A Freedom of Information Act request sent to the Federal Aviation Administration showed that there had been no enforcement action taken against anyone registered on the drone database in more than 12 months.
Furthermore research conducted by the CAA suggests that 53% of people thought that there would be little to no enforcement or prosecution against those not following the new regulations.
What are these new Regulations?
In simple terms, these regulations state that:
- you are responsible for flying your drone in a safe manner
- you must keep the drone in your direct sight at all times while it is flying, so that you can ensure that it does not collide with anything, especially other aircraft
- you must not endanger anyone, or any thing with your drone, including any articles that you drop from it
- if your drone weighs more than 7kg, additional rules apply if you fly in certain types of airspace and you must not fly above 400ft above the surface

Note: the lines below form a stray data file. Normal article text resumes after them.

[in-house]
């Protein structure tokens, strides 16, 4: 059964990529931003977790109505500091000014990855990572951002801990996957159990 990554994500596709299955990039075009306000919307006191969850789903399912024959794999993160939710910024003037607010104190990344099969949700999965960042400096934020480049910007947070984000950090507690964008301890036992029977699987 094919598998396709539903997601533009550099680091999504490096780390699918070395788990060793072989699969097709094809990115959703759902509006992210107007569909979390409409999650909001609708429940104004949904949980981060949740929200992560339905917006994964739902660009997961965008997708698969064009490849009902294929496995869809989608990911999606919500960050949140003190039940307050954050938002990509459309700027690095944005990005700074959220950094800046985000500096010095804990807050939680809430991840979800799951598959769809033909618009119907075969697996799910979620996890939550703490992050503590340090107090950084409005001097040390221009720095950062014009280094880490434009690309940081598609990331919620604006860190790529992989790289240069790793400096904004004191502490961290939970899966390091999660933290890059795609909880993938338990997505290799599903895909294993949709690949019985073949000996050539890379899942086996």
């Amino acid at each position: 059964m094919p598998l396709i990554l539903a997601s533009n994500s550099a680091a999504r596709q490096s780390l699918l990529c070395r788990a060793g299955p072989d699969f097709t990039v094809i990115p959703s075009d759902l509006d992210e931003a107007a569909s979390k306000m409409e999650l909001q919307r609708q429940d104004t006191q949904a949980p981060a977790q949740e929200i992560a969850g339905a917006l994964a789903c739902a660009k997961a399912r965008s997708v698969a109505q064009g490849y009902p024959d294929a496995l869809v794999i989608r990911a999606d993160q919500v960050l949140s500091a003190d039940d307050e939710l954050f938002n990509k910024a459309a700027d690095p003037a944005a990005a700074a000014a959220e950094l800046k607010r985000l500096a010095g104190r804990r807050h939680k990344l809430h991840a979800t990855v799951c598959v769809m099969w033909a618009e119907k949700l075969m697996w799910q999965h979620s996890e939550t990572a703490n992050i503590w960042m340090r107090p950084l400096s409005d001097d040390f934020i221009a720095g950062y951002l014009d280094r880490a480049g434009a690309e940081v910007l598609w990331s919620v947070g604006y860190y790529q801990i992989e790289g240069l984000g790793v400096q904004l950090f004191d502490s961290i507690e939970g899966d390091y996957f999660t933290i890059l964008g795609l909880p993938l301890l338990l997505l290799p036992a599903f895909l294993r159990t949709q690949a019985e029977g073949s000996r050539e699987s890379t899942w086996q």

- If your drone is fitted with a camera, there are also a number of additional limitations surrounding where you can fly it, and how close you can fly it to other uninvolved people or objects. In order to be able to fly within these areas, or closer than the minimum distances that are in the regulations, you must obtain prior Permission from the CAA to do so.
How does it Impact FPV?
Drones that are fitted with video cameras often provide an opportunity to downlink ‘live’ video to the person flying the drone either via a mobile phone, tablet computer or other screen, or even through video goggles – this capability provides the operator with a pseudo ‘pilots eye view’ from the drone itself and is generally given the term ‘First Person view’ (FPV).
However, the law [at ANO article 94(3)] requires that the person in charge of a drone must maintain direct unaided visual contact with the aircraft which is sufficient to monitor its flight path so that collisions may be avoided. This is obviously not possible if that person is wearing video goggles or otherwise constantly monitoring a display. Therefore, FPV flight is only permitted if the activity has been approved by the CAA. A General Exemption has been issued which allows an element of ‘First Person View’ (FPV) flight to be conducted.